Quantum simulator for electronical control of diamond spin qubits

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The world of quantum computing is still quickly developing and growing as it is searching for the best technology to implement quantum bits. One of these technologies is a diamond-based quantum computer using nitrogen-vacancy (NV) centers. In order to sustain the mentioned growth, the limits of electronics as well as computer engineering need to be explored. Consequently, an Instruction Set Architecture (ISA) defining the functionality of the NV centers must be constructed that, in turn, controls the electronics needed to operate the qubits within the NV

In this thesis, we created a simulator to verify the functionality of the ISA and, more importantly, utilize the simulator to explore the capabilities of a diamond-based quantum computer. The simulator mimics the interaction between components and qubits in a diamond-based quantum computer and maps these interactions onto quantum mechanical instructions, such as qubit rotations. The simulator is implemented by modeling the electronics based on literature and creating interaction between the components using an event scheduler. The event scheduler is part of the NetSquid framework in which this simulator is built. The framework has models implemented to represent qubits and perform operations on qubits as well. The qubit representation model represents the electron and carbon nuclei qubits. The quantum operations are used to perform quantum mechanical operations on the qubits.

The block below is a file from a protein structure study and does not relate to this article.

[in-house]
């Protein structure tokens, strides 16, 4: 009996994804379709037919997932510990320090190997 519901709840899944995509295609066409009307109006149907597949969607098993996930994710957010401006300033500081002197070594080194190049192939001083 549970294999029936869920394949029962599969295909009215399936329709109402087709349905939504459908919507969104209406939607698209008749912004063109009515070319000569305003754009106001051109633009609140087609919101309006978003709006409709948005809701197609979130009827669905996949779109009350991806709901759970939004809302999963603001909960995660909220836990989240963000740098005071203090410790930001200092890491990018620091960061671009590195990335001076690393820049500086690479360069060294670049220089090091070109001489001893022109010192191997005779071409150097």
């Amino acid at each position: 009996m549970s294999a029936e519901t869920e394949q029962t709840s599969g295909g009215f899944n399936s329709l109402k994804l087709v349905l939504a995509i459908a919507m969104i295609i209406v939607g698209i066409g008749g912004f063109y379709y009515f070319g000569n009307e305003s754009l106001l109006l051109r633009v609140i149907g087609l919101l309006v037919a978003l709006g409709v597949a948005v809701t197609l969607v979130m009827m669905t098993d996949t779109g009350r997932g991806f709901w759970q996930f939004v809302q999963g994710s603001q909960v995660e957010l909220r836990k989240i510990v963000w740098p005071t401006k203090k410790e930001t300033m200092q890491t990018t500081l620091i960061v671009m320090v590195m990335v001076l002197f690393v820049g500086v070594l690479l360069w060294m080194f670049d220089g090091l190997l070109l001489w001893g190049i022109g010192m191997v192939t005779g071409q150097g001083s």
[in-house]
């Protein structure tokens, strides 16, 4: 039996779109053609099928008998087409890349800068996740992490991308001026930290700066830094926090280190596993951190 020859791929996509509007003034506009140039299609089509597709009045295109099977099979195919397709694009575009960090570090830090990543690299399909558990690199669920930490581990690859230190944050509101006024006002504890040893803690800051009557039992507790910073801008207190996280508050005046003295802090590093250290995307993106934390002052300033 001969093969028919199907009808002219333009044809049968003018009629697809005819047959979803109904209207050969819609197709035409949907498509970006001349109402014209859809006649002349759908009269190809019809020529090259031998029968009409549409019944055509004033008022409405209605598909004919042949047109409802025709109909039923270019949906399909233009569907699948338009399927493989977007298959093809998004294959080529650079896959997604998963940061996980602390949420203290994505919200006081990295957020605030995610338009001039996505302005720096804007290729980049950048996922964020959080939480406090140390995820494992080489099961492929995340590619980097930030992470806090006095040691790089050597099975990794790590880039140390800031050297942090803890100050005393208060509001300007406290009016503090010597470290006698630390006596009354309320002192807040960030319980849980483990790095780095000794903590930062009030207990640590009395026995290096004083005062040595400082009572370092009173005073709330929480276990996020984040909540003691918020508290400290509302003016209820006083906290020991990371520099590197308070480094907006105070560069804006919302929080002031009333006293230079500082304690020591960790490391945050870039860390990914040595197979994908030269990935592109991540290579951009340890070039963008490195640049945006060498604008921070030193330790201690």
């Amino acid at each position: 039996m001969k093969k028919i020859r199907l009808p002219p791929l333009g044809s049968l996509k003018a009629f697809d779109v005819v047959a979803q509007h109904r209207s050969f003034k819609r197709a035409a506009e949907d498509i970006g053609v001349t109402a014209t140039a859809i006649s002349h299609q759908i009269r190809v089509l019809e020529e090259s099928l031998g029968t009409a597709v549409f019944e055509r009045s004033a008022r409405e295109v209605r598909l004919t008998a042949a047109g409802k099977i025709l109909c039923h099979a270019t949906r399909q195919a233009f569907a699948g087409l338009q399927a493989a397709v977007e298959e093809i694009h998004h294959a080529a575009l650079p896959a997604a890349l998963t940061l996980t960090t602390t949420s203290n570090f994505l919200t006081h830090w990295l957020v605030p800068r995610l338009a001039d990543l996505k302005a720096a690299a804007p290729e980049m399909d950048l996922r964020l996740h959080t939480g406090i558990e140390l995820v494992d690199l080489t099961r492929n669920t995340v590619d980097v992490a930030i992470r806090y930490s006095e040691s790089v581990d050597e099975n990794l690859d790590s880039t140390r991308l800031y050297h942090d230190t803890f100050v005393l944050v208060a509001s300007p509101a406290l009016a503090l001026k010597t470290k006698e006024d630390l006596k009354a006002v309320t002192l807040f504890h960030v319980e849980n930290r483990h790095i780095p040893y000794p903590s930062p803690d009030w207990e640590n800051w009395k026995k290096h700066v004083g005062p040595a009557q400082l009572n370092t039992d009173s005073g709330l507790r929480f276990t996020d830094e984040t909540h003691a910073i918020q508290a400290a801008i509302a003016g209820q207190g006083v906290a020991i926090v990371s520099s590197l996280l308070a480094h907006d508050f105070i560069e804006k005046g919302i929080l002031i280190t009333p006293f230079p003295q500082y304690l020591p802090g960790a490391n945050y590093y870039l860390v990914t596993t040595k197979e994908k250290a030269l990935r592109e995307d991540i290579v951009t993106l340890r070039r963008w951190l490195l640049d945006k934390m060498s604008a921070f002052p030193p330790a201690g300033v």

The simulator is tested for physical accuracy using single diamond tests from literature, namely magnetic biasing, rabi cycle checking, and charge resonance checks. The simulator returned an accurate value for the Larmor frequency and Rabi frequency meaning that it was close to the expected value. For example, setting the Larmor frequency to 1.72GHz and using the magnetic biasing sequence to determine the Larmor frequency resulted in the same 1.72GHz$value.
After single diamond tests have been performed, the control of multiple diamonds and their qubits is tested using a quantum algorithm, the surface-7 code. The simulator accurately mimics the expected behavior of the noiseless execution of the surface-7 code. The results of the simulator follow the trend of the expected values.

The final product of this thesis is a simulator that can accurately describe the interaction between an ISA and the components of the diamond-based system-architecture in the noiseless case. The simulator provides a setup for a future simulator with noise sources implemented, resulting in a simulator that can be used to determine the limits of electronic properties or to predict the outcome of lab experiments.